SOC1041 Data Analysis in Social Science 15 No
ARA1010 Politics and Economy of the Contemporary Middle East 15 No
ARA1018 Introduction to Islam 15 No
ARA1021 Introduction to Persian History and Culture 15 No
ARC1008 Forensic Archaeology 15 No
ARC1030 Investigating British Archaeology 15 No
ARC1040 Artefacts and Materials 15 No
ARC1050 Objects: Contexts and Display 15 No
ARC1060 Ancient Civilisations: The Mediterranean and Near East 15 No
Total Credits for Stage 1

Stage 2


60 credits of compulsory modules, 60 credits of optional modules.

Compulsory Modules

CodeModule Credits Non-condonable?
ANT2002 Ethnography Now 15No
ANT2003 Current Debates in Anthropology 15No
ANT2004 Into the Field 15No
ANT2005 Current Debates in Anthropology: Practice 15No

Optional Modules

CodeModule Credits Non-condonable?
Anthropology Stage 2 modules 2017-8
ANT2009 Living Cities: Migration, Place and the Politics of Identities 15 No
ANT2010 Human-Animal Interactions 15 No
ANT2012 The Human Condition: Classic Readings in Anthropology 15 No
ANT2013 Visual Anthropology: Methods and Perspectives 15 No
ANT2014 Cultures: Food 15 No
ANT2031 Ethnomusicology 30 No
ANT2032 Culture and Perception 15 No
ANT2085 Health, Illness and Bodies in Contemporary Society Part 1: Medicine and Social Control 15 No
ANT2086 Addiction 30 No
ANT2087 Disability and Society 15 No
ANT2088 Health, Illness and Bodies in Contemporary Society: Part 2: Bodies in Society 15 No
ANT2089 Cultures of Race, Ethnicity and Racism 15 No
ANT2090 Sound and Society 15 No
ANT2091 Philosophical Anthropology 30 No
ANT2097 Environment and Society 15 No
ANT2107 Culture and Wellbeing 15 No
ANT2021 Anthropology of the Middle East 15 No
Total Credits for Stage 2

Stage 3


30 credits of compulsory modules, 90 credits of Level 3 Anthropology optional modules.

Compulsory Modules

CodeModule Credits Non-condonable?
ANT3040 Anthropology Dissertation 30No

Optional Modules

CodeModule Credits Non-condonable?
Anthropology Stage 3 modules 2017-8
ANT3004 Living cities: Migration, place and the politics of identities 15 No
ANT3005 Human-Animal Interactions 15 No
ANT3012 The Human Condition: Classic Readings in Anthropology 15 No
ANT3013 Visual Anthropology: Methods and Perspectives 15 No
ANT3014 Cultures: Food 15 No
ANT3031 Ethnomusicology 30 No
ANT3032 Culture and Perception 15 No
ANT3085 Health, Illness and Bodies in Contemporary Society Part 1: Medicine and Social Control 15 No
ANT3086 Addiction 30 No
ANT3087 Disability and Society 15 No
ANT3088 Health, Illness and Bodies in Contemporary Society: Part 2: Bodies in Society 15 No
ANT3089 Cultures of Race, Ethnicity and Racism 15 No
ANT3090 Sound and Society 15 No
ANT3091 Philosophical Anthropology 30 No
ANT3097 Environment and Society 15 No
ANT3107 Culture and Wellbeing 15 No
ANT3021 Anthropology of the Middle East 15 No
Total Credits for Stage 3

6. Programme Outcomes Linked to Teaching, Learning and Assessment Methods

Intended Learning Outcomes
A: Specialised Subject Skills and Knowledge
Intended Learning Outcomes (ILOs)
On successfully completing this programme you will be able to:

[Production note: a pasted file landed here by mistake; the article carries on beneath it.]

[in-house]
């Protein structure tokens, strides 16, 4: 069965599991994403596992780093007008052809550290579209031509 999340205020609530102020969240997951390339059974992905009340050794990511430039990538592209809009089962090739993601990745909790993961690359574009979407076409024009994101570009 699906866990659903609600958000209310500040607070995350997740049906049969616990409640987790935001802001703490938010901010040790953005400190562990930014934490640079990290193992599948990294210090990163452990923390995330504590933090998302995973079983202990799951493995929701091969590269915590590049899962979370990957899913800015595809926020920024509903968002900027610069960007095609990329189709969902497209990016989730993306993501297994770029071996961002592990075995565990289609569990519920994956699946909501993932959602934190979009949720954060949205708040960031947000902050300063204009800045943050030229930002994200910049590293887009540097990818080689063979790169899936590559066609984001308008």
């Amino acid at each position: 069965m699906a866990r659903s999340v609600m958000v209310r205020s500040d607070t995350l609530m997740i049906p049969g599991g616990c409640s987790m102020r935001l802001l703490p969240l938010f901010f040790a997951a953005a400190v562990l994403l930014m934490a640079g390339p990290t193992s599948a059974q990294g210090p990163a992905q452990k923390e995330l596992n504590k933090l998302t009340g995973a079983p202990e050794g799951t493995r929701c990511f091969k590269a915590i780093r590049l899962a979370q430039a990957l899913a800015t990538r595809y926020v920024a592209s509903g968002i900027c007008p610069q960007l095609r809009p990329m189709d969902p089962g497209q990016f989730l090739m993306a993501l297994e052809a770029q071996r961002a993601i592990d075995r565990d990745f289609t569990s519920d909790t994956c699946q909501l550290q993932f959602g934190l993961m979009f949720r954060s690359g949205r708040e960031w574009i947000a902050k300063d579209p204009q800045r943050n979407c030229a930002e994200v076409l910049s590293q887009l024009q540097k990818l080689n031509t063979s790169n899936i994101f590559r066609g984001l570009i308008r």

Intended Learning Outcomes (ILOs) will be...
...accommodated and facilitated by the following learning and teaching activities (in/out of class):...and evidenced by the following assessment methods:

1. Demonstrate an understanding of social anthropology as the comparative study of human societies.
2. Show an appreciation of the importance of empirical fieldwork as the primary method of gathering data and is the basis for the generation of anthropological theory.
3. Demonstrate a detailed knowledge of specific themes in social anthropology (including kinship, gender,sexuality, power, ethics , politics,economics, subsistence, environment, religion, globalisation, communication and representation) and the intellectual debates concerning them.
4. Display a realisation that knowledge is contested, and that anthropology by its nature is dynamic, constantly generating new priorities and theories.
5. Show an informed awareness of and sensitivity to human diversity, an appreciation of its scope and complexity and recognition of the richness of experience and potential it provides.
6. Show an acquaintance with the theory and history of anthropology.
7. Display knowledge of the values, ethics and traditions of different cultures, including a detailed knowledge of particular areas of the world as a result of regionally focussed courses.
8. Display a familiarity with a range of methods of representing data.
9. Show a reflexive awareness of ethical issues concerned with the study of social worlds and representation of others, of the nature of knowledge, and the role of the anthropologist or ethnographer in the collection and presentation of data.
10. Show an awareness of social and historical change, and knowledge of some paradigms and modes (including indigenous ones) for explaining it.
11. Show an appreciation of the interconnections between various aspects of social and cultural life, belief systems, global forces, individual behaviour and the physical environment.

See: Marketing Learning Teaching and Assessment Methods

 

 

See: Marketing Learning Teaching and Assessment Methods

 

Intended Learning Outcomes
B: Academic Discipline Core Skills and Knowledge
Intended Learning Outcomes (ILOs)
On successfully completing this programme you will be able to:
Intended Learning Outcomes (ILOs) will be...
...accommodated and facilitated by the following learning and teaching activities (in/out of class):...and evidenced by the following assessment methods:

12. Understand how human beings are shaped by and interact with their social, cultural and physical environments.
13. Provide ethnographic description and analysis.
14. Interpret a range of texts within their historical, social and theoretical contexts.
15. Apply anthropological knowledge to a variety of practical situations, personal and professional.
16. Plan, undertake and present scholarly work that demonstrates an understanding of anthropological aims, methods and theoretical considerations.

See: Marketing Learning Teaching and Assessment Methods

 

See: Marketing Learning Teaching and Assessment Methods

 

Intended Learning Outcomes
C: Personal/Transferable/Employment Skills and Knowledge
Intended Learning Outcomes (ILOs)